With recent news that Australia is to introduce an online self-exclusion register for its gamblers, it’s more evident than ever that online gaming companies need to take steps to protect their players from the risk of gambling addiction.  

Gambling is hugely popular not only in Australia but all over the world, and lists of the best rated casino sites 2020 can be found online for those looking for distinguish the reputable from the unscrupulous, the latter who offer no protection for users. While this online self-exclusion register represents a major move by the Australian gambling industry, it’s already in place in many places globally. In fact, a similar self exclusion scheme exists in the United Kingdom, helping players self restrict their access to online betting sites, enabling them to sever ties with one company or the entire gambling ecosystem, depending on the level of protection they seek. What else can be done? Here’s a start; our 5 IDEAL steps to tackling an online gaming addiction.


In 12-step program designed to tackle addiction which have been used to decades, the first step of those twelve is viewed as the most important. And that is; before recovery, one must admit (and truly accept) that there is a problem in the first place. Sure, stigma and shame may stand in your way, but it’s vital to succumb to acknowledgment of the issue before you can change. It’s only then that you will get into the dedicated, devoted mindset needed to get proper help.


Any responsible online casino or gambling website worth your custom should always offer self-imposed daily, weekly or monthly limits to your gambling and account; a milder form of that online self-exclusion register we mentioned earlier. This prevents the extremely risky mindset of ‘just one more, to make up my losses’ which can see things quickly spiral.

As well as imposing those limits, you should always have a spending plan in place before placing any punt, and always with the attitude that this is a little fun rather than a way to earn money. So, decide how much of your winnings you’ll re-invest in the game prior to playing and cash out any additional winnings religiously. Re-invest only a percentage of your wins, so you’re taking a profit any time you’re successful with your online gambling. This will help you stay in the green.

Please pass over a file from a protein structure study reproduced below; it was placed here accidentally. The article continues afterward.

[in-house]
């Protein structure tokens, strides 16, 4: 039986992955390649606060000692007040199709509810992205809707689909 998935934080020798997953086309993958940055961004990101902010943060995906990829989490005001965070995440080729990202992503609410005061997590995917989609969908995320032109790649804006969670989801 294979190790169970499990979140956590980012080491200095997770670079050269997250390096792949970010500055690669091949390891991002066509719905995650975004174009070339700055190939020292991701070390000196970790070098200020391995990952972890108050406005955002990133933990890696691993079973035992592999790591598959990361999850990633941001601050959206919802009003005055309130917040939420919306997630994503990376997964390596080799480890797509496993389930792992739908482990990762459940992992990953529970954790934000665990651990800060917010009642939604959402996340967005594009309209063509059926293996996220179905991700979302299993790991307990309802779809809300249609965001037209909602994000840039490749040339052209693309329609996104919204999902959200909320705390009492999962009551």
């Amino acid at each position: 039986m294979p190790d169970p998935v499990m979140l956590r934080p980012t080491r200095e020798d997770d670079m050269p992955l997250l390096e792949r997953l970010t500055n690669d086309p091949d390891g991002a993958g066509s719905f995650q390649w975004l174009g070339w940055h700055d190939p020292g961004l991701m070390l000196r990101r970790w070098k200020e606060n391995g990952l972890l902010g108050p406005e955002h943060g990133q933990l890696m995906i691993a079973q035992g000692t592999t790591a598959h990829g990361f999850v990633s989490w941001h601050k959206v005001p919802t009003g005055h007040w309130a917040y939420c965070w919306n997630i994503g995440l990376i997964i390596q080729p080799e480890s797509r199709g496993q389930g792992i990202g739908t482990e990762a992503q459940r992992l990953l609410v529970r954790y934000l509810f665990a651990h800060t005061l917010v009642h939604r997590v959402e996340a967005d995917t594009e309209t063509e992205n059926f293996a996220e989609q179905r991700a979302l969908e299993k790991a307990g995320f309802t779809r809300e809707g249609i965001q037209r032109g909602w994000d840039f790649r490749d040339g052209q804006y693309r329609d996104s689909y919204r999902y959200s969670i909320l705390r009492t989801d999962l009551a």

For anyone in the throes of addiction, and not only to gambling, it’s best to leave that embarrassment of having an issue at the door, and enlist the support of family and friends at the earliest opportunity. By doing this, they’ll be educated and equipped to help provide guidance and support when necessary. A deep and extensive support network is a huge shield against relapsing in the inevitable darker moments. Have close relatives and friends on speed dial for when that temptation hits.


Though that crucial support of those close to you of course shouldn’t be rejected or overlooked, sometimes intervention from a professional is even more vital in the process of recovery. Remember, there is no shame, and no stigma, in asking for help. Fortunately, the NHS has a page devoted to problem gambling, offering help in self-diagnosis and an extensive directory of various program’s contact details who can give serious, experienced assistance in your journey to being gamble-free.


We can’t stress this enough; gambling becomes a problem in most cases when the participant believes there is real money to be made. When it stops becoming fun, and is viewed as a way to recoup debts, then things can quickly spiral. Of course, wins will occur – some money may even be made – but in general, luck decreases in the long run. Let’s put in bluntly; you will not leave a long stretch of gambling in pocket. As a wise person once said (and should’ve said even louder), ‘the house always wins’. Remember then, that gambling in any form is certainly not an exercise in making money; that’s what boring ol’ work is for. Instead, treat betting as fun and spectacle, and don’t chase a win that will, unfortunately, never come.